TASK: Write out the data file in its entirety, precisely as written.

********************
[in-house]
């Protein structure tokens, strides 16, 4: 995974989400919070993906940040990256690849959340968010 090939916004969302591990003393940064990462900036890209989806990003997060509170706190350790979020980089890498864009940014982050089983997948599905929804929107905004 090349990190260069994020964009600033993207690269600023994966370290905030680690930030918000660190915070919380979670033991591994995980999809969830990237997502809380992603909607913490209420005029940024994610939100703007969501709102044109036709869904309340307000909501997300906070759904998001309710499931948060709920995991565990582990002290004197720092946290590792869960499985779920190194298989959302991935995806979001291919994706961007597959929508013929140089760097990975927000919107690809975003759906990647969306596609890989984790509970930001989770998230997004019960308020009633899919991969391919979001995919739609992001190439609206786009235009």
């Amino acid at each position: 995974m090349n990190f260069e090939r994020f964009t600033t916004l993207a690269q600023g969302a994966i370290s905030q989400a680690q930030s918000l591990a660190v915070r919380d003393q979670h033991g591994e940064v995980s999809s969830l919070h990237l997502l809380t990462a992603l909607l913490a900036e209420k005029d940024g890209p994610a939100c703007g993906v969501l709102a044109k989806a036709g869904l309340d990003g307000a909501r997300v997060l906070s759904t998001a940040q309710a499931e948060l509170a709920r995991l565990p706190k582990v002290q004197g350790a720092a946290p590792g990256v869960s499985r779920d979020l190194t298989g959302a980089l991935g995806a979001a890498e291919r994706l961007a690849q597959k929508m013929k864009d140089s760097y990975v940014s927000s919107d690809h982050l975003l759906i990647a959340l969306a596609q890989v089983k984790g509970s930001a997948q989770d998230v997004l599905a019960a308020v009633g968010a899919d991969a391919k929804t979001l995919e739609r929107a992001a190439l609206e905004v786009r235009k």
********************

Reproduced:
[in-house]
């Protein structure tokens, strides 16, 4: 995974989400919070993906940040990256690849959340968010 090939916004969302591990003393940064990462900036890209989806990003997060509170706190350790979020980089890498864009940014982050089983997948599905929804929107905004 090349990190260069994020964009600033993207690269600023994966370290905030680690930030918000660190915070919380979670033991591994995980999809969830990237997502809380992603909607913490209420005029940024994610939100703007969501709102044109036709869904309340307000909501997300906070759904998001309710499931948060709920995991565990582990002290004197720092946290590792869960499985779920190194298989959302991935995806979001291919994706961007597959929508013929140089760097990975927000919107690809975003759906990647969306596609890989984790509970930001989770998230997004019960308020009633899919991969391919979001995919739609992001190439609206786009235009």
């Amino acid at each position: 995974m090349n990190f260069e090939r994020f964009t600033t916004l993207a690269q600023g969302a994966i370290s905030q989400a680690q930030s918000l591990a660190v915070r919380d003393q979670h033991g591994e940064v995980s999809s969830l919070h990237l997502l809380t990462a992603l909607l913490a900036e209420k005029d940024g890209p994610a939100c703007g993906v969501l709102a044109k989806a036709g869904l309340d990003g307000a909501r997300v997060l906070s759904t998001a940040q309710a499931e948060l509170a709920r995991l565990p706190k582990v002290q004197g350790a720092a946290p590792g990256v869960s499985r779920d979020l190194t298989g959302a980089l991935g995806a979001a890498e291919r994706l961007a690849q597959k929508m013929k864009d140089s760097y990975v940014s927000s919107d690809h982050l975003l759906i990647a959340l969306a596609q890989v089983k984790g509970s930001a997948q989770d998230v997004l599905a019960a308020v009633g968010a899919d991969a391919k929804t979001l995919e739609r929107a992001a190439l609206e905004v786009r235009k």